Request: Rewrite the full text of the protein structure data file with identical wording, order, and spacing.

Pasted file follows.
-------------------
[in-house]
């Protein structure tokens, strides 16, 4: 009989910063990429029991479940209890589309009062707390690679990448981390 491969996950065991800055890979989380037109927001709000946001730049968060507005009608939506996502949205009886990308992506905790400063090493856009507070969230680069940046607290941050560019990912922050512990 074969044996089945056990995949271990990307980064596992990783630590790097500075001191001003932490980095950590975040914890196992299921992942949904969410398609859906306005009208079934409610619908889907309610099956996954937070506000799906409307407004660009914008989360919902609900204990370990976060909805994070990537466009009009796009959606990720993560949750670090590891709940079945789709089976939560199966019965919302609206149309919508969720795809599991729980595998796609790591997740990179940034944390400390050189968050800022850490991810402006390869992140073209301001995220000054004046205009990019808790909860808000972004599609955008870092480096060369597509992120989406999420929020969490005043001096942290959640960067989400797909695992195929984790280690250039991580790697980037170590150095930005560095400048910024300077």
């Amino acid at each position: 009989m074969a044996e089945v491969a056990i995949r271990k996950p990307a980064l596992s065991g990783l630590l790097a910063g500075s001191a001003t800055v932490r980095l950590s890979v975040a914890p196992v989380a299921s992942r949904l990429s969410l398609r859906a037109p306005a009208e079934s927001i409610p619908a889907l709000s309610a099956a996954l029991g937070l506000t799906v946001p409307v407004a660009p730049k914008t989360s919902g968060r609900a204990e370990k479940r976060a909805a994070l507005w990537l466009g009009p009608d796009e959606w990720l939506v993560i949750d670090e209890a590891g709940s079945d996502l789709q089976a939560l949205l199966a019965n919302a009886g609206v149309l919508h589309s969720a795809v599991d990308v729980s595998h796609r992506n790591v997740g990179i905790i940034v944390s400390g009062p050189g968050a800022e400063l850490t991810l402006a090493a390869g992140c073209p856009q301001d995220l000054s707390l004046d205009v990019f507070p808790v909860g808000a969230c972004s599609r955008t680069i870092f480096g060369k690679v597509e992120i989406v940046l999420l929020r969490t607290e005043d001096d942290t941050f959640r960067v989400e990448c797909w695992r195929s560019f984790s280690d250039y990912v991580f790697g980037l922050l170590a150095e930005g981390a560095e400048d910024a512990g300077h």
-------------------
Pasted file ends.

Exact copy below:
[in-house]
């Protein structure tokens, strides 16, 4: 009989910063990429029991479940209890589309009062707390690679990448981390 491969996950065991800055890979989380037109927001709000946001730049968060507005009608939506996502949205009886990308992506905790400063090493856009507070969230680069940046607290941050560019990912922050512990 074969044996089945056990995949271990990307980064596992990783630590790097500075001191001003932490980095950590975040914890196992299921992942949904969410398609859906306005009208079934409610619908889907309610099956996954937070506000799906409307407004660009914008989360919902609900204990370990976060909805994070990537466009009009796009959606990720993560949750670090590891709940079945789709089976939560199966019965919302609206149309919508969720795809599991729980595998796609790591997740990179940034944390400390050189968050800022850490991810402006390869992140073209301001995220000054004046205009990019808790909860808000972004599609955008870092480096060369597509992120989406999420929020969490005043001096942290959640960067989400797909695992195929984790280690250039991580790697980037170590150095930005560095400048910024300077």
């Amino acid at each position: 009989m074969a044996e089945v491969a056990i995949r271990k996950p990307a980064l596992s065991g990783l630590l790097a910063g500075s001191a001003t800055v932490r980095l950590s890979v975040a914890p196992v989380a299921s992942r949904l990429s969410l398609r859906a037109p306005a009208e079934s927001i409610p619908a889907l709000s309610a099956a996954l029991g937070l506000t799906v946001p409307v407004a660009p730049k914008t989360s919902g968060r609900a204990e370990k479940r976060a909805a994070l507005w990537l466009g009009p009608d796009e959606w990720l939506v993560i949750d670090e209890a590891g709940s079945d996502l789709q089976a939560l949205l199966a019965n919302a009886g609206v149309l919508h589309s969720a795809v599991d990308v729980s595998h796609r992506n790591v997740g990179i905790i940034v944390s400390g009062p050189g968050a800022e400063l850490t991810l402006a090493a390869g992140c073209p856009q301001d995220l000054s707390l004046d205009v990019f507070p808790v909860g808000a969230c972004s599609r955008t680069i870092f480096g060369k690679v597509e992120i989406v940046l999420l929020r969490t607290e005043d001096d942290t941050f959640r960067v989400e990448c797909w695992r195929s560019f984790s280690d250039y990912v991580f790697g980037l922050l170590a150095e930005g981390a560095e400048d910024a512990g300077h």